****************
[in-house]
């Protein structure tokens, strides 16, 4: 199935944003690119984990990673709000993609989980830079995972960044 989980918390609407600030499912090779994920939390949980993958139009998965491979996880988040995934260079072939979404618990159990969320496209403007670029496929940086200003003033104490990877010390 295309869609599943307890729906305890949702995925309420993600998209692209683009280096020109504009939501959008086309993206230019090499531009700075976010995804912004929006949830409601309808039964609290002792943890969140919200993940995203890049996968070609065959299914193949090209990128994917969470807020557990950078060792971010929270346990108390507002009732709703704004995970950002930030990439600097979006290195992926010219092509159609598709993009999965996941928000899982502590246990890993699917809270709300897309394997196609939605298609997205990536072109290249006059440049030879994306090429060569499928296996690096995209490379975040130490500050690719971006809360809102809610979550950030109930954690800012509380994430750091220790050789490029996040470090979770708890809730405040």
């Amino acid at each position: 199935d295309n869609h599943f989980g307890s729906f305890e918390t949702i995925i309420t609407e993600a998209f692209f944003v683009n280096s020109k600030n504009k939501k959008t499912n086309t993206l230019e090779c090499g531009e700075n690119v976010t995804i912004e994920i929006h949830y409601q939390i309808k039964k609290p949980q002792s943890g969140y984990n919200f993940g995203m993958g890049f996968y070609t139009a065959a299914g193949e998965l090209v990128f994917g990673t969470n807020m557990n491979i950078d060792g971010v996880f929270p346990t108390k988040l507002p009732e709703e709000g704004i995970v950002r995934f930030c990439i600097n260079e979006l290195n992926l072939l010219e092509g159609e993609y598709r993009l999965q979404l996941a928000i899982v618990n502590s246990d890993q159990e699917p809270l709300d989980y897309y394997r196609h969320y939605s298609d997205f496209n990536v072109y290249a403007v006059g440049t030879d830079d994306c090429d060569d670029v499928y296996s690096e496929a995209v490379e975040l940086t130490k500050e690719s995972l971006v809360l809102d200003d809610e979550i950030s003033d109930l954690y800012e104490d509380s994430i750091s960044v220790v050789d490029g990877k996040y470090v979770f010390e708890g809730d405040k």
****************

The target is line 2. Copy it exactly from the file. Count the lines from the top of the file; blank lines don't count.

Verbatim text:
């Protein structure tokens, strides 16, 4: 199935944003690119984990990673709000993609989980830079995972960044 989980918390609407600030499912090779994920939390949980993958139009998965491979996880988040995934260079072939979404618990159990969320496209403007670029496929940086200003003033104490990877010390 295309869609599943307890729906305890949702995925309420993600998209692209683009280096020109504009939501959008086309993206230019090499531009700075976010995804912004929006949830409601309808039964609290002792943890969140919200993940995203890049996968070609065959299914193949090209990128994917969470807020557990950078060792971010929270346990108390507002009732709703704004995970950002930030990439600097979006290195992926010219092509159609598709993009999965996941928000899982502590246990890993699917809270709300897309394997196609939605298609997205990536072109290249006059440049030879994306090429060569499928296996690096995209490379975040130490500050690719971006809360809102809610979550950030109930954690800012509380994430750091220790050789490029996040470090979770708890809730405040």